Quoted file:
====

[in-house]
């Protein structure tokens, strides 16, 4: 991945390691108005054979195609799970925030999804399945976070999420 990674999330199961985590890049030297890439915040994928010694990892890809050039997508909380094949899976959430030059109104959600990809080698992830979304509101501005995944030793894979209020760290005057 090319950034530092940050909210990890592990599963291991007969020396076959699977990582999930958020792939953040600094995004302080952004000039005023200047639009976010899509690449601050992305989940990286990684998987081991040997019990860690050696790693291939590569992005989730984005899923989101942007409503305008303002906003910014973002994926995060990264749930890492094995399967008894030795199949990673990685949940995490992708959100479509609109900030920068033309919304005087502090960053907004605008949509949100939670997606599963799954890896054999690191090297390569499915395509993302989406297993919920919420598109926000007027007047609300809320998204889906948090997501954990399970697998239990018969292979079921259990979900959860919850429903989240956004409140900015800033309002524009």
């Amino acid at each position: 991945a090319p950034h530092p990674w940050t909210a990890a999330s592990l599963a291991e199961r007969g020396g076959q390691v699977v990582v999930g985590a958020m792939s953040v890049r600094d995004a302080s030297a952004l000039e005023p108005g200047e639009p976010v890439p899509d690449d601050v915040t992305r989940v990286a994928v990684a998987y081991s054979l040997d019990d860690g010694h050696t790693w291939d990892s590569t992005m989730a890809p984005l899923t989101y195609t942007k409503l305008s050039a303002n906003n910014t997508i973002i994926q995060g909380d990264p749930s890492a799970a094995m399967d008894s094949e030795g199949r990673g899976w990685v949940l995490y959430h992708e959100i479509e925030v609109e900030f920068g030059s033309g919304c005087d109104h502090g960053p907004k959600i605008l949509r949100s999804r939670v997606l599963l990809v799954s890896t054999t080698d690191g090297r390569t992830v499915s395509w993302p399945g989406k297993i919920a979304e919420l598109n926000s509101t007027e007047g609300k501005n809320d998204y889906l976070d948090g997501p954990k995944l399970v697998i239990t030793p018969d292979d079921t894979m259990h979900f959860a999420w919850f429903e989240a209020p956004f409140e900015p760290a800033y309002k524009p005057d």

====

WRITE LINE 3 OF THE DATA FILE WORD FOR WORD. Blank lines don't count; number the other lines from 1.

């Amino acid at each position: 991945a090319p950034h530092p990674w940050t909210a990890a999330s592990l599963a291991e199961r007969g020396g076959q390691v699977v990582v999930g985590a958020m792939s953040v890049r600094d995004a302080s030297a952004l000039e005023p108005g200047e639009p976010v890439p899509d690449d601050v915040t992305r989940v990286a994928v990684a998987y081991s054979l040997d019990d860690g010694h050696t790693w291939d990892s590569t992005m989730a890809p984005l899923t989101y195609t942007k409503l305008s050039a303002n906003n910014t997508i973002i994926q995060g909380d990264p749930s890492a799970a094995m399967d008894s094949e030795g199949r990673g899976w990685v949940l995490y959430h992708e959100i479509e925030v609109e900030f920068g030059s033309g919304c005087d109104h502090g960053p907004k959600i605008l949509r949100s999804r939670v997606l599963l990809v799954s890896t054999t080698d690191g090297r390569t992830v499915s395509w993302p399945g989406k297993i919920a979304e919420l598109n926000s509101t007027e007047g609300k501005n809320d998204y889906l976070d948090g997501p954990k995944l399970v697998i239990t030793p018969d292979d079921t894979m259990h979900f959860a999420w919850f429903e989240a209020p956004f409140e900015p760290a800033y309002k524009p005057d």